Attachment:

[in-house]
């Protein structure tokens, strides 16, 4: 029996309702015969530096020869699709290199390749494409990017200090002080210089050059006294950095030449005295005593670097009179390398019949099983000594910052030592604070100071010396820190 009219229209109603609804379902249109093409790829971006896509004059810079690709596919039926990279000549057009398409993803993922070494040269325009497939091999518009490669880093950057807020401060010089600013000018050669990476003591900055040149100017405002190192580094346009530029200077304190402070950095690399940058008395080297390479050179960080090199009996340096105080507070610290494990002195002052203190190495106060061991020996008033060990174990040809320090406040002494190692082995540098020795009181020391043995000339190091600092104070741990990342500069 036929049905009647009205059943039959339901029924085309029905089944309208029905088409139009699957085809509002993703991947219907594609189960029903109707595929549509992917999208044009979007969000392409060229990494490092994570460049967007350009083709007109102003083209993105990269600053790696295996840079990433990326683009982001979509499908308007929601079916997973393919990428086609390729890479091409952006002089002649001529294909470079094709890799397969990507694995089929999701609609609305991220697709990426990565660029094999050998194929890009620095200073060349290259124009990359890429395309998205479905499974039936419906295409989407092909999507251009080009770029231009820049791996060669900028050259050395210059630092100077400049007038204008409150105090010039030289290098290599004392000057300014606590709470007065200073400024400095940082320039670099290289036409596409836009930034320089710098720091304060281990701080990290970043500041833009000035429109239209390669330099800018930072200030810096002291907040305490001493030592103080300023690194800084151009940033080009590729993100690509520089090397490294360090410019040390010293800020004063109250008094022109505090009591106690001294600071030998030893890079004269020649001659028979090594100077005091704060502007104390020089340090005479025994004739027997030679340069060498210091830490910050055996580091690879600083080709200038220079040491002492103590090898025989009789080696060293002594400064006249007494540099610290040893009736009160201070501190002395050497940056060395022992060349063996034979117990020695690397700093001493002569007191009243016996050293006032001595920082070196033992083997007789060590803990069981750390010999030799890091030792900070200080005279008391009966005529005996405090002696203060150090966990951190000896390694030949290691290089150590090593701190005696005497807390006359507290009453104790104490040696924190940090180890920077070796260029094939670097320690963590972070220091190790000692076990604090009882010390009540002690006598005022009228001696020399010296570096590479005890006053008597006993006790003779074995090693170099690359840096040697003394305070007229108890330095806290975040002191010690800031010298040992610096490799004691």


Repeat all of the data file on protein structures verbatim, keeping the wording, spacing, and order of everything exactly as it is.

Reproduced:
[in-house]
């Protein structure tokens, strides 16, 4: 029996309702015969530096020869699709290199390749494409990017200090002080210089050059006294950095030449005295005593670097009179390398019949099983000594910052030592604070100071010396820190 009219229209109603609804379902249109093409790829971006896509004059810079690709596919039926990279000549057009398409993803993922070494040269325009497939091999518009490669880093950057807020401060010089600013000018050669990476003591900055040149100017405002190192580094346009530029200077304190402070950095690399940058008395080297390479050179960080090199009996340096105080507070610290494990002195002052203190190495106060061991020996008033060990174990040809320090406040002494190692082995540098020795009181020391043995000339190091600092104070741990990342500069 036929049905009647009205059943039959339901029924085309029905089944309208029905088409139009699957085809509002993703991947219907594609189960029903109707595929549509992917999208044009979007969000392409060229990494490092994570460049967007350009083709007109102003083209993105990269600053790696295996840079990433990326683009982001979509499908308007929601079916997973393919990428086609390729890479091409952006002089002649001529294909470079094709890799397969990507694995089929999701609609609305991220697709990426990565660029094999050998194929890009620095200073060349290259124009990359890429395309998205479905499974039936419906295409989407092909999507251009080009770029231009820049791996060669900028050259050395210059630092100077400049007038204008409150105090010039030289290098290599004392000057300014606590709470007065200073400024400095940082320039670099290289036409596409836009930034320089710098720091304060281990701080990290970043500041833009000035429109239209390669330099800018930072200030810096002291907040305490001493030592103080300023690194800084151009940033080009590729993100690509520089090397490294360090410019040390010293800020004063109250008094022109505090009591106690001294600071030998030893890079004269020649001659028979090594100077005091704060502007104390020089340090005479025994004739027997030679340069060498210091830490910050055996580091690879600083080709200038220079040491002492103590090898025989009789080696060293002594400064006249007494540099610290040893009736009160201070501190002395050497940056060395022992060349063996034979117990020695690397700093001493002569007191009243016996050293006032001595920082070196033992083997007789060590803990069981750390010999030799890091030792900070200080005279008391009966005529005996405090002696203060150090966990951190000896390694030949290691290089150590090593701190005696005497807390006359507290009453104790104490040696924190940090180890920077070796260029094939670097320690963590972070220091190790000692076990604090009882010390009540002690006598005022009228001696020399010296570096590479005890006053008597006993006790003779074995090693170099690359840096040697003394305070007229108890330095806290975040002191010690800031010298040992610096490799004691």